January 28, 2020

B’nai David Joins Forces with NewGround’s Aziza Hasan to Navigate Conflict

Aziza Hasan

In an effort to help people navigate conflict and debate contentious issues, Aziza Hasan is eager to share her ideas. The executive director of NewGround: A Muslim-Jewish Partnership for Change drew around 50 people at a talk she gave on that subject on Aug. 17.

The event was hosted by Jeff and Naomi Selick in their Beverlywood home’s backyard as part of B’nai David-Judea Congregation’s Shabbat afternoon “Nosh N’ Drosh” series. Hasan, accompanied by three alumni of NewGround’s MAJIC (Muslims and Jews Inspiring Change) program, spoke about how to “create a space to have meaningful conversations. It’s not rocket science,” she said, “but it’s very difficult.”

The hardest part, she explained, is “to actually hear and see one another,” and that everyone has “different stories, different truths.” In order to achieve that, she said, the most important skill is to learn how to listen and how to ask questions without coming off as aggressive or judgmental.

The alumni — Cindy Kaplan, Serra Demircii and Yael Rubin — spoke about how they have used the skills they learned in the program in their personal life. 

“There’s a hunger and thirst for having constructive conversation, to really be willing to work in a process that might lead down a constructive path.” — Aziza Hasan 

Demircii, a Muslim, said she found herself in a similar situation discussing the Armenian genocide with another Muslim girl. She too managed to keep the conversation from turning into a fight. What she learned, she said, is “how to talk without breaking anybody’s heart. You have to respect the point of view of the other person. People get triggered. You have to separate the person from the belief.”  

To put these ideas in action, Hasan had attendees pair up with someone they didn’t know well. Each person had two minutes to tell their partner a problem they were having, either at work, at home or with themselves. After waiting a minute, the partner could ask just two questions, the simpler the better. 

“Don’t answer the questions,” Hasan instructed. “Just tell the person if the question was helpful or not.” The exercise, she explained, was not about problem-solving; it was to help focus on listening with intent and asking productive questions.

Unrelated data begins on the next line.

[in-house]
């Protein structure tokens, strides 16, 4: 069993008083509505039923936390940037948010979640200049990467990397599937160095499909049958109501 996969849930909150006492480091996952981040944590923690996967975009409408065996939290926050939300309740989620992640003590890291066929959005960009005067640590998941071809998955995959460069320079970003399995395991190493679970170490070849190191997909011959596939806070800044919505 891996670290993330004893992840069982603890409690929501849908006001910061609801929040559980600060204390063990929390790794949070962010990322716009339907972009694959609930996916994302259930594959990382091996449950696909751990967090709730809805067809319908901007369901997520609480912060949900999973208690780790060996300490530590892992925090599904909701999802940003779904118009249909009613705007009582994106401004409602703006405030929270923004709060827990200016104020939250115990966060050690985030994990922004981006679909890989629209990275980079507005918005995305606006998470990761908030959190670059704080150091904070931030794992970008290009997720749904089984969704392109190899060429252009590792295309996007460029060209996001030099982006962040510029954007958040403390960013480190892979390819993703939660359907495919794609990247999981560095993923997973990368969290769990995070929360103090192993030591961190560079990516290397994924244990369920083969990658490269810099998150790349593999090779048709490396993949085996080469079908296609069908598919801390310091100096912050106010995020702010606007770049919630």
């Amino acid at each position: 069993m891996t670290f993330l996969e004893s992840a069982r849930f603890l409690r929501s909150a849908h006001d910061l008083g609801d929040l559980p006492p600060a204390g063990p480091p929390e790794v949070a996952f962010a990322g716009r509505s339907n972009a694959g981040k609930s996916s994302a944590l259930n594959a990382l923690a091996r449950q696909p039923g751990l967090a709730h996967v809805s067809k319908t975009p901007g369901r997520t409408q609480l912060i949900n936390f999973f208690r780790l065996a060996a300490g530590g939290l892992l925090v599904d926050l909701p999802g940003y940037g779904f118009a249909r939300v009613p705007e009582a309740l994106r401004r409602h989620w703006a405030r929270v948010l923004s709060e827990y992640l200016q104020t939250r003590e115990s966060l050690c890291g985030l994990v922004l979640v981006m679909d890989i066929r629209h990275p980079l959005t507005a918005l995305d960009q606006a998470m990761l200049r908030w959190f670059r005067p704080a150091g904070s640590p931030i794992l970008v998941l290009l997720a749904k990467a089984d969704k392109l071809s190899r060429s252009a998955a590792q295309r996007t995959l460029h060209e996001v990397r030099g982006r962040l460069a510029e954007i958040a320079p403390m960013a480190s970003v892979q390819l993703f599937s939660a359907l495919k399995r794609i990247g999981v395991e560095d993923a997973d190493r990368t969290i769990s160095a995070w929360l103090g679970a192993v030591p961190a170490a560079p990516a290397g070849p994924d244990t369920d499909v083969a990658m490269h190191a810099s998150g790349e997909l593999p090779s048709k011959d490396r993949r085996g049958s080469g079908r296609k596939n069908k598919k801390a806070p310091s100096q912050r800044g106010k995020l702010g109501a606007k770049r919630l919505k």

In one example, a man starting a new project couldn’t decide between hiring someone younger or going with a more experienced candidate. He was asked who would bring more passion to the job and whether he would prefer to train a new employee or work with someone who already had set ideas about the job. The man said he found both questions helpful.

In the Q&A session following the exercise, Marvin Epstein said he found the experience surprising. Being face to face with the other person, looking them in the eye, made him feel listened to. It was, he said, “intense.” 

Asked how these tools can be used in the real world, especially when discussing thorny issues regarding Israel and the Middle East, Hasan said, “In those cases, you have to agree to disagree. We have the best of intentions but we all have our blind spots.” 

Hasan told the Journal she was pleased with how the event went. 

“It felt like a breath of fresh air,” she said. “People were willing to bring themselves to the table and see other people.” The large turnout and willingness of people to take part in the exercise, she said, showed “there’s a hunger and thirst for having constructive conversation, to really be willing to work in a process that might lead down a constructive path.

“I know there’s a future that’s different,” she concluded. “This is how we build community.”

CORRECTION: Cindy Kaplan was identified as a Shalhevet High School student. She is a B’nai David member and an alumna of the Professional Fellowship for adults. Yael Rubin is still a student at Shalhevet High School.